The findings, reported in the journal PLOS ONE, show how quickly animals can adapt to getting ahold of prey, and could offer humans with surprising benefits in the future.
Long-fingered bats (Myotis capaccinii) from Europe can instinctively grab fish with their long digits, the first study found. For years, the bats were thought to eat only insects, but they were not about to pass up an opportunity for easy eats when it became available.
"The only ponds we know the long-fingered bats regularly fish in are artificial pools that were built in 2002," lead author Ostaizka Aizpurua, a postdoctoral fellow at the University of Copenhagen's Natural History Museum of Denmark, told Seeker. She explained that the ponds are located at a golf course near Dénia, Spain.
"Interestingly," she added, "the first evidence of fish consumption was reported in 2003, suggesting that as soon as a high density of surface-feeder fish became available, bats were able to catch them."
Aizpurua and her colleagues observed the bats practice "trawling," where they drag their long digits in fish-filled water, going deeper if needed. When fish disappear under the water in an attempt to hide, this actually seems to stimulate the bat's hunting drive all the more.
The researchers also studied a population of strictly insect-eating long-fingered bats from a stream pool near Ròtova, Spain. While both bat groups were capable of similar modes of attack, the golf course bats had more exaggerated trawling moves, suggesting that they had previously honed their technique to improve their chances of catching fish, instead of just insects.
The good news for humans is that the fish are surface-feeders known as Gambusia holbrooki. Originally from America, they are an invasive species in Europe, so the bat fishing is a win-win: bats get a belly-full of nutritious food, while people gain a natural remover of the pesky fish.
The second paper describing an unusual animal mode of fishing focused on New Zealand Arachnocampa glowworms, which are actually a type of larvae that trap prey with sticky fishing lines of their own creation. The glowing tail light attracts prey, often mayflies, which get tangled up in the fishing lines.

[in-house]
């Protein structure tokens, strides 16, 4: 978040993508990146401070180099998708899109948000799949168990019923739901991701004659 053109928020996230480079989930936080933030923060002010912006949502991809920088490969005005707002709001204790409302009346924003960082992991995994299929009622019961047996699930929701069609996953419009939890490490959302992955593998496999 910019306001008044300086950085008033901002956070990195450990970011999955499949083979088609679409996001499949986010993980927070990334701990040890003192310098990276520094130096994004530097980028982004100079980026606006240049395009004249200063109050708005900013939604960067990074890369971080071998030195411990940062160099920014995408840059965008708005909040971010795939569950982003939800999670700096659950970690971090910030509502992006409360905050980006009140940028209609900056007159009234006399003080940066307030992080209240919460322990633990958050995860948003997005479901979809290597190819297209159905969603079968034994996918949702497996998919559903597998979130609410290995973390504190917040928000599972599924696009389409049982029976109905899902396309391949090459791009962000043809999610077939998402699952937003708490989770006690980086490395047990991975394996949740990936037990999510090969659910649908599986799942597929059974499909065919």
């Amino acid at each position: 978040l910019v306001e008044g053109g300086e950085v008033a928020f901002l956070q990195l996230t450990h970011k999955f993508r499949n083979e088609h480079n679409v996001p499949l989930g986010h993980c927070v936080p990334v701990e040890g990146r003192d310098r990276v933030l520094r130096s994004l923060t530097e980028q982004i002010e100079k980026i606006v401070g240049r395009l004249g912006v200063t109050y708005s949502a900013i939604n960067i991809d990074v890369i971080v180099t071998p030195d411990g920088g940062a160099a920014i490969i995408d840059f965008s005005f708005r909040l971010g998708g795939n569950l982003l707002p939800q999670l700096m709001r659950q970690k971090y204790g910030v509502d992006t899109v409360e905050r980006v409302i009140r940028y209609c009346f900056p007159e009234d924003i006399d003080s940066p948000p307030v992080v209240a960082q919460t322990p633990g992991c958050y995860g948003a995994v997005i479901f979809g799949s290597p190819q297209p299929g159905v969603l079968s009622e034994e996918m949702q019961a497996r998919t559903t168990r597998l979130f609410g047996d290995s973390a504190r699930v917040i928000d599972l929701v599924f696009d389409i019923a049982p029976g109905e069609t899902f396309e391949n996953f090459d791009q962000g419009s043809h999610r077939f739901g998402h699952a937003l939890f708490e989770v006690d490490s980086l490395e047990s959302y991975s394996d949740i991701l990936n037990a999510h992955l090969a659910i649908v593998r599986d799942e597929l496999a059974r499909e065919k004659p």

|Arachnocampa glowworm fishing lines in New Zealand.|
The process begins with the glowworms releasing the fishing lines from their mouth. Analyzing the components of the lines from two caves on New Zealand's North Island, the scientists found that they contain water, proteins, fats and, to their surprise, the insect's own urine. While more tests are needed to confirm this, urine now makes sense as a component, because it can contain moisture-absorbing salts.
While rather unappetizing to contemplate, the glowworm eats the curtain of fishing lines—urine and all—once they have been used. The extra water drawn in by urea, the main product in urine, probably helps the glowworms avoid desiccation.
A clever aspect of the system is that a glowworm fishing line can only hold the weight of three mayflies before it breaks.
"This makes sense, because this limits the risk of too much prey being caught," von Byern said. "Otherwise, the whole nest may collapse, tearing off the cave wall and falling with the larva into the river below."
Yet another clever aspect is that the fishing lines are only "activated" when the humidity is over 80 percent. When dry, they are not sticky, and so do not trap prey.
As for how all of this could benefit people too, von Byern points out that a popular wood adhesive used to be made out of urea and formaldehyde. It was very simple, effective and cheap to make, but formaldehyde in the product was banned due to health concerns.
Read more at Discovery News